COLUMBIA (AP) — A bill to require all South Carolina police officers to wear body cameras raises privacy and financial concerns, some law officers told a state Senate panel Wednesday.
The legislation would make it mandatory for all law officers in South Carolina to wear cameras that would record all contacts they have with the public. Officers would have to tell people they are wearing the devices, and everything recorded would be retained under existing policies governing law agencies.
Some officers are concerned about the cost. Michael Nunn of the Florence County Sheriff’s Department testified that buyingcameras would cost his agency more than $300,000 to cover all 234 officers. But that figure doesn’t include the cost of storing data, which could be as much as $100,000 a year, he said.
Nunn, who serves as the department’s spokesman and legal counsel, said the cameras could raise privacy concerns too, since all the captured material would be subject to the Freedom of Information Act.
“For all the good body-worn cameras can do, we need to understand the limitations to the technology and its effectiveness,” said Nunn, adding that people would be videoed whenever officers came to their homes for any reason, including criminal domestic violence.
Documents reviewed earlier this year by The Associated Press suggest the rush to outfit police officers with body cameras after last summer’s unrest in Ferguson, Missouri, could saddle local governments with steep costs for managing the volumes of footage they must keep for months or even years.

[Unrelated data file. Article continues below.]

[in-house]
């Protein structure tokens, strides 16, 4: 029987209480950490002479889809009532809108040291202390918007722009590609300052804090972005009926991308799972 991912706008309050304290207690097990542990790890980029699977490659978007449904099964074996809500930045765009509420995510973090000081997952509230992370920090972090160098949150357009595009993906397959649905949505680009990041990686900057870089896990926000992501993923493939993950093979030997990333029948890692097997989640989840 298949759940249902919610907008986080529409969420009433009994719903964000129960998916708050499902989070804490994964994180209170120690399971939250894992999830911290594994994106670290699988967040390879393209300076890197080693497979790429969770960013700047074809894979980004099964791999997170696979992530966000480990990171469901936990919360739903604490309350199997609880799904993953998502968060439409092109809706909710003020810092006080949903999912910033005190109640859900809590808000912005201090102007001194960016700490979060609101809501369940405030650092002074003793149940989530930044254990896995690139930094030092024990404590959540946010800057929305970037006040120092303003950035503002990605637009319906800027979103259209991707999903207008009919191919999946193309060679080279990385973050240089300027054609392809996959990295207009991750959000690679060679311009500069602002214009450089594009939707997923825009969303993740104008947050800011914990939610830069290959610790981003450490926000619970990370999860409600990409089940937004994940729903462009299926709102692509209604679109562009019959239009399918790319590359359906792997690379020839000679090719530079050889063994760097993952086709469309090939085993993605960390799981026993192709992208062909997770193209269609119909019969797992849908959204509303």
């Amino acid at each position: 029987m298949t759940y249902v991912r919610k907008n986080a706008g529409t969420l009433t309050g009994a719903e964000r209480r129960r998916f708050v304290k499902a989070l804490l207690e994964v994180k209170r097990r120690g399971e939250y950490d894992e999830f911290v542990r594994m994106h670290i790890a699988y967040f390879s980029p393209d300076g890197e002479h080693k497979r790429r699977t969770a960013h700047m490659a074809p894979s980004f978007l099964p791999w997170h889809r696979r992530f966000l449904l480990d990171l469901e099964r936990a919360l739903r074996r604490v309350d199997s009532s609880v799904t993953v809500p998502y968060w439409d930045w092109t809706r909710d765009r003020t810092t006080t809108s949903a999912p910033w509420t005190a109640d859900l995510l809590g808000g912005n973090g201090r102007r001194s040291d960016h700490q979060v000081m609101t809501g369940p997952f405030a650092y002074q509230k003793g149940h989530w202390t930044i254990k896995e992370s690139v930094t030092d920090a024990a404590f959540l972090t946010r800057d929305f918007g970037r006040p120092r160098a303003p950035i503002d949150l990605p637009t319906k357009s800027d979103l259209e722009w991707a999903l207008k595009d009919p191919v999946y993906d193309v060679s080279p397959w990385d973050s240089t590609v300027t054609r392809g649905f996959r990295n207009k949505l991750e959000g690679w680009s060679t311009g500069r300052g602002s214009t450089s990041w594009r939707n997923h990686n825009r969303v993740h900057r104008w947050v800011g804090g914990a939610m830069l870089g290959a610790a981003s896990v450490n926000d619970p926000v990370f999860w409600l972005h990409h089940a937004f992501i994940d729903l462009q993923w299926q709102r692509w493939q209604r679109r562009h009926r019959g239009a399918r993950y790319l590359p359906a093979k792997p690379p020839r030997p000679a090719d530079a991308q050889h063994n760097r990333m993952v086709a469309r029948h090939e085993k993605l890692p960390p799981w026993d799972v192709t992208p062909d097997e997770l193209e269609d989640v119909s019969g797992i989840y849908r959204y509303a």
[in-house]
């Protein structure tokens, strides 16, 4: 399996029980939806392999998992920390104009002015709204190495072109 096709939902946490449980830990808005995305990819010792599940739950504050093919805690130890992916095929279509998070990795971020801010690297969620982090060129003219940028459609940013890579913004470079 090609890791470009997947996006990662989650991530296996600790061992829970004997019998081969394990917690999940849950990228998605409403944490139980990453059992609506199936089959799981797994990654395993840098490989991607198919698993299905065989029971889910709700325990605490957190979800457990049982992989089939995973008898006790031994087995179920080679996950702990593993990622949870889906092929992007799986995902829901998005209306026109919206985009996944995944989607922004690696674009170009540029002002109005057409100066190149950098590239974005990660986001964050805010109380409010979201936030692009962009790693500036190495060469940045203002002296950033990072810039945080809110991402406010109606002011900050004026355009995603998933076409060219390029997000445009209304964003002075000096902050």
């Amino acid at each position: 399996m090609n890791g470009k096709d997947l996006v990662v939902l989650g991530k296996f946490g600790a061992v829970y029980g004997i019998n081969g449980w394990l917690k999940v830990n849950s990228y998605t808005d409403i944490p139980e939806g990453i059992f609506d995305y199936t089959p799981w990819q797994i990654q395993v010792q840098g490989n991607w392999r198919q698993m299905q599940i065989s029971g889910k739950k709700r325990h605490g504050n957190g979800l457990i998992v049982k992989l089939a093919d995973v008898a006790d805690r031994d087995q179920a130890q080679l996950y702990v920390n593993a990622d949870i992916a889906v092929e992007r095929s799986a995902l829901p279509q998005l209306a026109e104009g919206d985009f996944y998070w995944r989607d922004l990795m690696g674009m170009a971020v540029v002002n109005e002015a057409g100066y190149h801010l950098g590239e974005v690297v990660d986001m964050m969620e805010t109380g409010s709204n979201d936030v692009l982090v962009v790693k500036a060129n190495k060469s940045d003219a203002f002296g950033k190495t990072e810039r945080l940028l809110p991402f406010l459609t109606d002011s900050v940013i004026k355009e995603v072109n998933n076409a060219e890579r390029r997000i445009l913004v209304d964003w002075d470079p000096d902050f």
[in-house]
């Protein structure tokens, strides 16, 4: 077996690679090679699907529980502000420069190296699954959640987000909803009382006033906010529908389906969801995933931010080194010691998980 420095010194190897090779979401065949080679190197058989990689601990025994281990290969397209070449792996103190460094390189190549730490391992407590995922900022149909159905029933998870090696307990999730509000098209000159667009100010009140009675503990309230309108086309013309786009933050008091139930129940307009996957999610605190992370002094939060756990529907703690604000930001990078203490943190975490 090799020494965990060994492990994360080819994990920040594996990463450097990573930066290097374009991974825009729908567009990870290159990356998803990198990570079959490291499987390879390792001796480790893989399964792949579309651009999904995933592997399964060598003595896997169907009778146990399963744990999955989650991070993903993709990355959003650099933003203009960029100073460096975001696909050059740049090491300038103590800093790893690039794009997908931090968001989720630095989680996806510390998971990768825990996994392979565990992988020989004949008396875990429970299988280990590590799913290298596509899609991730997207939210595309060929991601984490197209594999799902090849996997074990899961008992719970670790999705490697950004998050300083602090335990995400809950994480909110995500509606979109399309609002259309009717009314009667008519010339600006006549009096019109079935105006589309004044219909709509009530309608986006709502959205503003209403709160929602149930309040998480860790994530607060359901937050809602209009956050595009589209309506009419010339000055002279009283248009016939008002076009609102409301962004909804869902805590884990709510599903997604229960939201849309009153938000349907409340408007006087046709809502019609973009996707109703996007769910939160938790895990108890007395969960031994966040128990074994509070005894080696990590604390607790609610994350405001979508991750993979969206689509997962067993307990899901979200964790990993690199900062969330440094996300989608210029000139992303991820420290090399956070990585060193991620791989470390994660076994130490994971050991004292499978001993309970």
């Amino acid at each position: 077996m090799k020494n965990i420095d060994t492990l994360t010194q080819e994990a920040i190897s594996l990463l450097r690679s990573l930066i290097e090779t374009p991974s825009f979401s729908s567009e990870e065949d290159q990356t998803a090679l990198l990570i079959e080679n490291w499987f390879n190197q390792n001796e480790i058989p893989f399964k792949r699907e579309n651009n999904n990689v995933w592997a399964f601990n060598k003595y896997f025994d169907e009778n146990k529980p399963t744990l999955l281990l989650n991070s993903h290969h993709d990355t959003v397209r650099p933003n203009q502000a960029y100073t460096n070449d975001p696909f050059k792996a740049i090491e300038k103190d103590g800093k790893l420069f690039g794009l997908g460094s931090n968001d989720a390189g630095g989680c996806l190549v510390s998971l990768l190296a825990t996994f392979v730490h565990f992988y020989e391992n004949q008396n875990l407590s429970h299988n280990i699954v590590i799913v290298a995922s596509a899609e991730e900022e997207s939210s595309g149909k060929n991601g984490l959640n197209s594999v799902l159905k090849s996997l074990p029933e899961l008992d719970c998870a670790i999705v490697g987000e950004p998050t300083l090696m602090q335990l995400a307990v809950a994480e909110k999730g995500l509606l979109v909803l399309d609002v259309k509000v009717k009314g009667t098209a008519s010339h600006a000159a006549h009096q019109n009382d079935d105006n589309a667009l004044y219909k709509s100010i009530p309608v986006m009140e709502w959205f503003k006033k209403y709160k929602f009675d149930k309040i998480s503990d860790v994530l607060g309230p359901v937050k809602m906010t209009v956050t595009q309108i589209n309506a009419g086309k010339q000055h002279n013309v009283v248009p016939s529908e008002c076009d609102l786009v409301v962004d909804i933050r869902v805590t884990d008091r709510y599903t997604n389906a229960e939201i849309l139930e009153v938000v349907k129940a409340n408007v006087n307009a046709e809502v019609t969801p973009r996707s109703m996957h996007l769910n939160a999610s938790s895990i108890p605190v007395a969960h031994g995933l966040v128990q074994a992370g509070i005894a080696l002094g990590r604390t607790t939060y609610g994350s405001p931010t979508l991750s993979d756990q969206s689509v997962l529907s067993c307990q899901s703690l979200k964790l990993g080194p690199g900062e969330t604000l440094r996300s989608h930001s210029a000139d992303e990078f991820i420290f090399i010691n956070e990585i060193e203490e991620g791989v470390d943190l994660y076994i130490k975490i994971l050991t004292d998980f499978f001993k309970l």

The storage expenses — running into the millions of dollars in some cities — often are overlooked in the debates about usingcameras as a way to hold officers accountable and to improve community relations. Booming demand for the devices would accelerate further if Congress adopts President Barack Obama’s budget request for $75 million to help communities buy 50,000 more body cameras.
Supporters of the body cameras say they help prosecutors close cases faster, reduce use-of-force incidents and make allegations of misconduct against officers easier to investigate. Both sides in a videotaped encounter behave better, they say, leading to fewer complaints and legal settlements.
Jarrod Bruder of the South Carolina Sheriffs’ Association said his organization doesn’t oppose the idea of using of body camerasbut has problems with how the bill is constructed, particularly its mandate on all officers — including those working undercover.
“Obviously that doesn’t make a whole lot of sense,” Bruder said.
Sen. Brad Hutto, D-Orangeburg, who chairs the subcommittee, said the panel wanted to hear more testimony before taking any action on the bill.